The heads of the coalition TOP 09 party will call on Prime Minister Nečas and the next justice minister to appoint Lenka Bradáčová to lead the Prague State Prosecutor’s office, according to deputy chairman Miroslav Kalousek. A great deal of speculation on Wednesday focused on Bradáčová, a respected prosecutor, as the real reason behind the sacking of Justice Minister Pospíšil. Pospíšil intended to appoint her to the key position to replace Vlastimil Rampula, who many have accused of political bias. Kalousek said Wednesday that the prime minister should appoint Bradáčová if indeed she was not the reason for his dismissal.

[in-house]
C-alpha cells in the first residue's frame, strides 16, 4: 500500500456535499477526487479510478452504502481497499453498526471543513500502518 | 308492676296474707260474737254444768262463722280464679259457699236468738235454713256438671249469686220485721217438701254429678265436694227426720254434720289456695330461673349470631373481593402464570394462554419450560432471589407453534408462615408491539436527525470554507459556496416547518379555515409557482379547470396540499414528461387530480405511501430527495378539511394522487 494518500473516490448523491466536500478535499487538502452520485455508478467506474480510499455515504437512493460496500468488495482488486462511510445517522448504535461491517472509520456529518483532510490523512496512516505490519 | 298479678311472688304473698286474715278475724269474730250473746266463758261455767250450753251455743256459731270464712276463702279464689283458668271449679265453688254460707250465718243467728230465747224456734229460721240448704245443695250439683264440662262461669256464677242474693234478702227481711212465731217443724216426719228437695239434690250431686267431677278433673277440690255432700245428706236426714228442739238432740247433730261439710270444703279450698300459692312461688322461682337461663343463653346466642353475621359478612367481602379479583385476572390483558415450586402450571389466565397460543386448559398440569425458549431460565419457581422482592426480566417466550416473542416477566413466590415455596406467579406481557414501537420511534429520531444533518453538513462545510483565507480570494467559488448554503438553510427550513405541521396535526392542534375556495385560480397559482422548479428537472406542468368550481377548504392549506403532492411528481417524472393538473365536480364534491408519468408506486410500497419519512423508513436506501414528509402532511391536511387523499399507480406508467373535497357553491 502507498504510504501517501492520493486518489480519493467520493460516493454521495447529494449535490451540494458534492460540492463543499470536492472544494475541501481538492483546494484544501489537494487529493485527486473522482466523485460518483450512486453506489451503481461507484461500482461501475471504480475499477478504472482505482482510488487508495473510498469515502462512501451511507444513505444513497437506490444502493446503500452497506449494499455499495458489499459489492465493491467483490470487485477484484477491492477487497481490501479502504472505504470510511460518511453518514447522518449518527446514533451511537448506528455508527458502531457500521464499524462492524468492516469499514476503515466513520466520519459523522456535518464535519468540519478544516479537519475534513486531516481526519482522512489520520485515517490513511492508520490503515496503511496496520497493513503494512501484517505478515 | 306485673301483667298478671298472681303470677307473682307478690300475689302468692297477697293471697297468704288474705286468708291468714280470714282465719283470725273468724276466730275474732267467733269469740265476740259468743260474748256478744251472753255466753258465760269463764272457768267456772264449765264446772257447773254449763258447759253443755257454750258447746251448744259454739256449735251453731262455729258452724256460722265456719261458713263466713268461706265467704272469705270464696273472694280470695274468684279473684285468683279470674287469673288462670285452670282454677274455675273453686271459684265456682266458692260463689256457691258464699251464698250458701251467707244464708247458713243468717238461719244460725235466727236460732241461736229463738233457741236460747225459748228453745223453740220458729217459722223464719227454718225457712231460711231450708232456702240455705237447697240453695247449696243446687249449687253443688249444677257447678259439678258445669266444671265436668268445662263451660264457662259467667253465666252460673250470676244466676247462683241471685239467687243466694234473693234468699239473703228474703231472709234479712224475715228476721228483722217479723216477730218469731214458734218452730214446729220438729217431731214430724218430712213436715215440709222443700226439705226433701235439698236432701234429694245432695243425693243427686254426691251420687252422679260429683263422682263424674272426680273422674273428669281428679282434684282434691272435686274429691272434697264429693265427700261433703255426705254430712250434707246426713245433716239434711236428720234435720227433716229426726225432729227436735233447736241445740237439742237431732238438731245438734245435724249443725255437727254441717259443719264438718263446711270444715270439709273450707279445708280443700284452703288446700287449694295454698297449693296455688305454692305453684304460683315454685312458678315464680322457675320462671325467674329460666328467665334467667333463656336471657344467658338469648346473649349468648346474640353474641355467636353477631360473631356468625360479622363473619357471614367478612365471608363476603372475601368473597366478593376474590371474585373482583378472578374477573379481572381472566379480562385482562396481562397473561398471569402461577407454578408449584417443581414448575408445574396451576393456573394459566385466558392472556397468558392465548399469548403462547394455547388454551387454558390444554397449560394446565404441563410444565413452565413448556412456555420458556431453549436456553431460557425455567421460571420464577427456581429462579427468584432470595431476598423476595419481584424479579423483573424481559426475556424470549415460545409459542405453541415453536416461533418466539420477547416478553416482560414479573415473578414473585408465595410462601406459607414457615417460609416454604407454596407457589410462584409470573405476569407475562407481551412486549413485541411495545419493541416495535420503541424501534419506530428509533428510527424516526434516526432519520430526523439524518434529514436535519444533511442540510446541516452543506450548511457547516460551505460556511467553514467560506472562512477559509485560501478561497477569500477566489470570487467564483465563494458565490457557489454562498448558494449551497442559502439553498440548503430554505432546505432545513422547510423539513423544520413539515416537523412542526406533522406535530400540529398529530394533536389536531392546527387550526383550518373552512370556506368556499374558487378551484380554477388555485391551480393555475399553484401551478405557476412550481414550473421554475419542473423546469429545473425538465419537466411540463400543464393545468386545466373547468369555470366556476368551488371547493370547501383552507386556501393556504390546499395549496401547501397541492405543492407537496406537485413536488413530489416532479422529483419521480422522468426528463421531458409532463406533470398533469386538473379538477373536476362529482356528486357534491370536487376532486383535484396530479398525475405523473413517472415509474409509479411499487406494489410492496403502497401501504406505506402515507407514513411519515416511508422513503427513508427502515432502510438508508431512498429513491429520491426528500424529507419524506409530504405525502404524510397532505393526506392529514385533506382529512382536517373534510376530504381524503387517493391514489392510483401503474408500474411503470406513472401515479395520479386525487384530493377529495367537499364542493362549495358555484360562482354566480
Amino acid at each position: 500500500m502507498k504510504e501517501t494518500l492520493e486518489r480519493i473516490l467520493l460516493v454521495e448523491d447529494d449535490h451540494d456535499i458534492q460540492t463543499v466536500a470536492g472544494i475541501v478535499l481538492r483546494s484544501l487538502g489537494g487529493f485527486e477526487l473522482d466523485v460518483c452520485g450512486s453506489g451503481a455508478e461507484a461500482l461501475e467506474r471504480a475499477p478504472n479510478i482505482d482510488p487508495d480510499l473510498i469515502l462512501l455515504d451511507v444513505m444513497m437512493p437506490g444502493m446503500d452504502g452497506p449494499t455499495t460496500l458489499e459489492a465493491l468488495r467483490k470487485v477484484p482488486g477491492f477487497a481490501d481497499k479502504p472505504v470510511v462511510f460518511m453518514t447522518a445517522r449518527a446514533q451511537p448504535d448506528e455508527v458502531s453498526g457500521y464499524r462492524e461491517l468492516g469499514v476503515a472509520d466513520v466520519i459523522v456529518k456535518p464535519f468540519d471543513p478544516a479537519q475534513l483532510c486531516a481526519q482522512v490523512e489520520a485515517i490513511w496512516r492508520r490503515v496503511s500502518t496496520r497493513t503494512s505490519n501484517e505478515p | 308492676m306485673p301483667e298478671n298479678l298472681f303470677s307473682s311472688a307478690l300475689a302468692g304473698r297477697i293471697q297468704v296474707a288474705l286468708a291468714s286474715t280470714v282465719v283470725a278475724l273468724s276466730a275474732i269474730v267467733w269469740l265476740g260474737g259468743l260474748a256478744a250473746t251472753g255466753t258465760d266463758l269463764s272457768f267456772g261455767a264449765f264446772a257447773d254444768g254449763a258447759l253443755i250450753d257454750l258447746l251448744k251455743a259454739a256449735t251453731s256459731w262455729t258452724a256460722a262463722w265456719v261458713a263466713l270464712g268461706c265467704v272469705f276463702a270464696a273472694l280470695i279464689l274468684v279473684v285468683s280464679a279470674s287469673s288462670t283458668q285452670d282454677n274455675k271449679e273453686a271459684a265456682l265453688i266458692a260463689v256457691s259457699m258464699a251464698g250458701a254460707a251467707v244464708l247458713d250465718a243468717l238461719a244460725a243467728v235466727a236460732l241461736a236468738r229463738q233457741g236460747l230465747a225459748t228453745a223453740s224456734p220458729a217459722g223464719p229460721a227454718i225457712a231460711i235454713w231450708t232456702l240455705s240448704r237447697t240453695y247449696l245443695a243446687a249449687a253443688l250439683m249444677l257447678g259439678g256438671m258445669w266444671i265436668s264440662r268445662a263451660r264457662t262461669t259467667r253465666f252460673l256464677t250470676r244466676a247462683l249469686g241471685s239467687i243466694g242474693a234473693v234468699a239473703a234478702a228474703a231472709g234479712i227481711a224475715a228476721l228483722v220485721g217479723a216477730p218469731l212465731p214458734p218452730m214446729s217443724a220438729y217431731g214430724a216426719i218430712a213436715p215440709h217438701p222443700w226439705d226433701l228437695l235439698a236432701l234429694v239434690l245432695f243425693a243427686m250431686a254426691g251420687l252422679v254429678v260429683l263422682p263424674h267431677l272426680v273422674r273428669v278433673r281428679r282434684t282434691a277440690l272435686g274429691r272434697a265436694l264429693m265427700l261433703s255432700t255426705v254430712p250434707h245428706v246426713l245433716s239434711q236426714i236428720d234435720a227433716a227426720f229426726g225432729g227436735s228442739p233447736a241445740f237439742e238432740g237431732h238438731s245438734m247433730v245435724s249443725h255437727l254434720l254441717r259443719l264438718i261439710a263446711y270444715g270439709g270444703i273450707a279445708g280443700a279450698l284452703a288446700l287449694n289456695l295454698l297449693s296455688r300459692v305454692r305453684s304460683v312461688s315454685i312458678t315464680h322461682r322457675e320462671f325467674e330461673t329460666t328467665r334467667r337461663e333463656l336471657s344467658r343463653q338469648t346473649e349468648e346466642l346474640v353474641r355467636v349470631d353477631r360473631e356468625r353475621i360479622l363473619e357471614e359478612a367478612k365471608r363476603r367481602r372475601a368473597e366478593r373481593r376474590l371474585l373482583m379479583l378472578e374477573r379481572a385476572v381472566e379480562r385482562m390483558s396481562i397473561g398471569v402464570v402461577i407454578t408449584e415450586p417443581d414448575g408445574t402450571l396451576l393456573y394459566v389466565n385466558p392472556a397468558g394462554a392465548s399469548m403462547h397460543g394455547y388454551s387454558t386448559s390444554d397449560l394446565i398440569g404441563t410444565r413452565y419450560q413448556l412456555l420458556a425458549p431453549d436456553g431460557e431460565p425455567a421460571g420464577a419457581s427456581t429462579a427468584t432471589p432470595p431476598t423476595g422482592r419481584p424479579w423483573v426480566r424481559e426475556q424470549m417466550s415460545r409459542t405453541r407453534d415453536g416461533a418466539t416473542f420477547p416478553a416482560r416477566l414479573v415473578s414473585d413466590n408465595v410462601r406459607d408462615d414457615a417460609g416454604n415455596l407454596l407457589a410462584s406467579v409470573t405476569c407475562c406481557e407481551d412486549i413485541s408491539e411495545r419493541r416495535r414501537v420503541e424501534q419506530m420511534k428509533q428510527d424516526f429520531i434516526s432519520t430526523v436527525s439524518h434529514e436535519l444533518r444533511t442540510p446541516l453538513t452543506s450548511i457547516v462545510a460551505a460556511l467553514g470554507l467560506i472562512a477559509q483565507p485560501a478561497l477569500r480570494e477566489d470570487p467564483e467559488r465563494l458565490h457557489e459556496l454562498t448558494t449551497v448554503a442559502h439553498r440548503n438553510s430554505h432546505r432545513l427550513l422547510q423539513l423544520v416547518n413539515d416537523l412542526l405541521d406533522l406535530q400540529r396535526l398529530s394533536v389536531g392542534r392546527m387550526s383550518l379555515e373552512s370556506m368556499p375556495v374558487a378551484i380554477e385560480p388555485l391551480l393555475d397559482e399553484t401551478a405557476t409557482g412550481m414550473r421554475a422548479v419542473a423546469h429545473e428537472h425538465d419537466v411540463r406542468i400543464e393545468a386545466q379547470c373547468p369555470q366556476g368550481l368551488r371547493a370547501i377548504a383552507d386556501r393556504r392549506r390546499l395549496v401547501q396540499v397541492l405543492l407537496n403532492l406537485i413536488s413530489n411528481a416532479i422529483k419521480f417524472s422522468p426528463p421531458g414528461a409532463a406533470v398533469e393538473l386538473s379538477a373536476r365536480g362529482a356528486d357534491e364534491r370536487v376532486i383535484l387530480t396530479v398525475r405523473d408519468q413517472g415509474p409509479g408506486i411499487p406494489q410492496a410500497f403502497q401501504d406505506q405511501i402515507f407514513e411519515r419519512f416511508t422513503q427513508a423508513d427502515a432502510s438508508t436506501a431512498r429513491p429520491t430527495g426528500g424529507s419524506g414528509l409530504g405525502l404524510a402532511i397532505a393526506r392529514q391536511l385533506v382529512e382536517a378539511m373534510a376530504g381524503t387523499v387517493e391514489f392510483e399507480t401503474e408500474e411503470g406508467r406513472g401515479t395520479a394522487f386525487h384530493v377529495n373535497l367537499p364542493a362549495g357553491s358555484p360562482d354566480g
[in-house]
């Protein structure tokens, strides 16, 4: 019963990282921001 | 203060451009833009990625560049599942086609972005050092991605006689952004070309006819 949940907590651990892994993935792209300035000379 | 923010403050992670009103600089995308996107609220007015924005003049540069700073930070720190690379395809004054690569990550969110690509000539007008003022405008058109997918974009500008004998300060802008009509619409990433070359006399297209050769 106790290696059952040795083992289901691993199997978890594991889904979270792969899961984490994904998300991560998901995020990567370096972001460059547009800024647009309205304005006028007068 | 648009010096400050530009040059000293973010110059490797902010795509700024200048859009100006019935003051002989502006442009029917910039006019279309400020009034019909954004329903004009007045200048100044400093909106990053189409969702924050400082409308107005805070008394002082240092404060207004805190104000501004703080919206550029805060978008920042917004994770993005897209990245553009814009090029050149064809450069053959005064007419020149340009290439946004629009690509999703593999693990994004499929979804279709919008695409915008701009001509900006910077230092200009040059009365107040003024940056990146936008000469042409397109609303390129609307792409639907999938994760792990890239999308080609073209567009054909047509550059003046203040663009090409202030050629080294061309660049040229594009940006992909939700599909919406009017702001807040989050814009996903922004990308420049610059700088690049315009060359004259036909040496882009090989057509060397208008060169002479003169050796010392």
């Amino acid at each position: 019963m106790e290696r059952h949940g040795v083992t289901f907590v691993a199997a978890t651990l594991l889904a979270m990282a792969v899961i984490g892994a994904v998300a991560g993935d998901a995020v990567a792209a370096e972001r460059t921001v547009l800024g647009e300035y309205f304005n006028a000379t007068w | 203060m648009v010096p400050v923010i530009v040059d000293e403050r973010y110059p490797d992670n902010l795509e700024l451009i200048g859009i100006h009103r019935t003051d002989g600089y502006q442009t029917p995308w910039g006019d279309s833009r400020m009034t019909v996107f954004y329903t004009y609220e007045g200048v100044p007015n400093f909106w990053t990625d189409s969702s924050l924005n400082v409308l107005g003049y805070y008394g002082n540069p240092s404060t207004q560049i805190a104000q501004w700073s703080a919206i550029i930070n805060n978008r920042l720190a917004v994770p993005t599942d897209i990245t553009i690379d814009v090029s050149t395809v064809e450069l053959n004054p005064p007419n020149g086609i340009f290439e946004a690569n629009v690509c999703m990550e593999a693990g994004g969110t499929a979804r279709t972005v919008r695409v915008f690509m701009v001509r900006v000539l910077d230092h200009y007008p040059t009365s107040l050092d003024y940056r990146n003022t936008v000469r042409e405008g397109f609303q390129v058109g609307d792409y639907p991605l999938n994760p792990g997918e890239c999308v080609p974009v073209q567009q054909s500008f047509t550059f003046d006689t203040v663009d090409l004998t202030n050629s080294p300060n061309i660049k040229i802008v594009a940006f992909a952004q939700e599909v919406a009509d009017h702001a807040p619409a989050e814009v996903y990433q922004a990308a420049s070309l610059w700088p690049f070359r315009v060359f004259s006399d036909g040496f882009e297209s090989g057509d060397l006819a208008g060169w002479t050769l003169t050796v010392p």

Protests are already being planned in support of Jiří Pospíšil. Students of the Law College of Charles University are organising a demonstration on Wednesday evening at Prague’s Palacké náměstí to “express support for minister Pospíšil and thank him for his work”. Green Party chairman Ondřej Liška meanwhile is calling for a demonstration on Wenceslas Square at 7 p.m. on Thursday. A number of Facebook pages have also been opened in defence of Mr Pospíšil. Most complaints about the dismissal include disbelief of the prime minister’s rationale for it – for example, 94% of 1,100 people in one online poll said the reason for his sacking was his unwillingness to sweep sensitive cases under the rug. Prime Minister Nečas on Wednesday afternoon denied accusations that the dismissal had anything to do with the appointment of a state prosecutor in Prague, which he said he knew nothing about.